Even a quick skim of Michael Winterbottom’s filmography is enough to establish his wide-ranging eclecticism, though lately each new project seems increasingly like the puzzling out of a dare he made to himself. Trishna transposes Thomas Hardy’s 19th-century novel Tess of the d’Urbervilles to modern-day India, and while that central conceit sounds like arch cleverness for cleverness’ sake, the execution works surprisingly well.
In India, Winterbottom finds a society that still echoes the clash of preserved tradition and rapid-onset modernity that set the stage for Hardy’s original tale. And while the novel’s “fallen woman” narrative initially seems quaint for the 21st century, Winterbottom finds modern-day parallels in the stories told and retold in Bollywood movies, which his lower-caste characters watch incessantly and on which his wealthy characters strive to cash in. The director obviously relishes the opportunity to peek behind the curtain of the country’s booming film industry, and while the gulf between a milkmaid and a Bollywood dancer may seem immense, Winterbottom and Hardy share a fascination with the details of work. By placing the story in India, he sites in a place that maintains a native lower class that has largely disappeared in the west, replaced by immigrant workers. His restless, observant camera follows Trishna from rural farms in her native Rajasthan to lavish upscale hotels in Mumbai, dwelling on tiny details like an old woman’s foot as she straddles a piece of farm machinery.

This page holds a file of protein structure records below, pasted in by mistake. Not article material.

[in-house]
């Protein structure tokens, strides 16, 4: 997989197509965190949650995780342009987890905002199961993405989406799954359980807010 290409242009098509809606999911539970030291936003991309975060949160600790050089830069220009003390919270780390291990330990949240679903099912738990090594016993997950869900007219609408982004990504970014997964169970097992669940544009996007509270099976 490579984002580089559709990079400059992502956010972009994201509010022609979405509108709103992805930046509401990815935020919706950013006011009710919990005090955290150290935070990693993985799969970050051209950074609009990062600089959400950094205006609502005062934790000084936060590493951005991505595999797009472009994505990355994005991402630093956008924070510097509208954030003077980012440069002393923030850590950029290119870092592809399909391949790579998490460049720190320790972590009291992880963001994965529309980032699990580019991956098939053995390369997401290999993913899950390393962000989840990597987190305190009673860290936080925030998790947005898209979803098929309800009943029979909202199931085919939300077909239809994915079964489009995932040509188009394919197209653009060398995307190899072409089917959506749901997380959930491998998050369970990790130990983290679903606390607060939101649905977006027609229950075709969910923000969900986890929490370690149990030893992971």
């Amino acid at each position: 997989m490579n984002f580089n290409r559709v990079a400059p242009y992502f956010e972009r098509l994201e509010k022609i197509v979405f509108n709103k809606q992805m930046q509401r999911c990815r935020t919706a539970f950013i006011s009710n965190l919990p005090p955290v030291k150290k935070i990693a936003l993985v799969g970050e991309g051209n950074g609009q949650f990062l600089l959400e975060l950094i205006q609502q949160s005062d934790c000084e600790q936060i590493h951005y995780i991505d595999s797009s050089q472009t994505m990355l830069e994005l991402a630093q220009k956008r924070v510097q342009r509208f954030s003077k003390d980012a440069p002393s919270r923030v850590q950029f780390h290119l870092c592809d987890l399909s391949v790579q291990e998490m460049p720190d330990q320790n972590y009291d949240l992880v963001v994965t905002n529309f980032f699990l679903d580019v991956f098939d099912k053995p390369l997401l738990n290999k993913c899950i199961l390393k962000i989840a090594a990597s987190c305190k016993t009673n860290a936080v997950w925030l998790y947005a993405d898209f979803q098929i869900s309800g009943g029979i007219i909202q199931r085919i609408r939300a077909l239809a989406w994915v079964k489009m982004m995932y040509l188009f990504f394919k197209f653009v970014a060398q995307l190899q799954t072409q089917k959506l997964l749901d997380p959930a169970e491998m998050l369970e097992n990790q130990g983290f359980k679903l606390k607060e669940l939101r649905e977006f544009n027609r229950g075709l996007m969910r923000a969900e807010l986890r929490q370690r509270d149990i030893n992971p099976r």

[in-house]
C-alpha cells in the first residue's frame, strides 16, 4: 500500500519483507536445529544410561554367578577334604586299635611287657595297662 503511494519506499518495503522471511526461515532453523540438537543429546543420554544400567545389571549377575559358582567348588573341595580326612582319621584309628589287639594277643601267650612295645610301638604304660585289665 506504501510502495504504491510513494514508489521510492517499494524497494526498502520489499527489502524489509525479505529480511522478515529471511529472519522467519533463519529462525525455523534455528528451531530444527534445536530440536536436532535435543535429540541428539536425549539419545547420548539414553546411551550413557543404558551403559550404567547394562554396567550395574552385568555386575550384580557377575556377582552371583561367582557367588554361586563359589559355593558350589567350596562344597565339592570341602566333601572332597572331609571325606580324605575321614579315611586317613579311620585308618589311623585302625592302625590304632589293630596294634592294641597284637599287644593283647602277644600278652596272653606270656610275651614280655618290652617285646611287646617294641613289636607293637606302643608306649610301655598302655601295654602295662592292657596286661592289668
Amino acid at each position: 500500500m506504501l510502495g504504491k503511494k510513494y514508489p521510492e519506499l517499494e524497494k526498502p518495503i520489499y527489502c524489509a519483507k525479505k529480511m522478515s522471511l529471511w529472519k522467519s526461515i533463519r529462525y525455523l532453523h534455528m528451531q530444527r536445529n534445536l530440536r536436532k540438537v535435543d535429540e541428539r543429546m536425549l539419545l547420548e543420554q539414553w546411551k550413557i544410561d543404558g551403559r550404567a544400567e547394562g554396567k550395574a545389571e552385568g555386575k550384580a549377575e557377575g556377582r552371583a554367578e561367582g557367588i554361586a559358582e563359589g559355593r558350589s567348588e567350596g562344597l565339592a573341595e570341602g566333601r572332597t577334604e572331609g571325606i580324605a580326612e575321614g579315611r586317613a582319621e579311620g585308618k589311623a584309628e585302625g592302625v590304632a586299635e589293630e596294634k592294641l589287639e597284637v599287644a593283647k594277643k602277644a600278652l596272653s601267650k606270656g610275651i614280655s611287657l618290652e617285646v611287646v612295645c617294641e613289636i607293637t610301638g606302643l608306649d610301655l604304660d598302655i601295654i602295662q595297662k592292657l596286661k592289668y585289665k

Winterbottom’s adaptation combines Hardy’s two male characters, the caddish Alec and the moralistic Angel, into the (significantly) British-born hotel heir Jay, and Riz Ahmed manages to find some balance in the resulting contradictions. The change ultimately seems like a shortcut to dispensing with more of the storytelling, which feels like a necessary peg on which to hang the filmmaker’s impressions of life in India. Those priorities ultimately leave a void in the shape of Freida Pinto’s central performance — the Slumdog Millionaire actress is a blank. But where Tess’ passivity hid a naïve but tortured inner life, Pinto’s empty stare reveals none at all.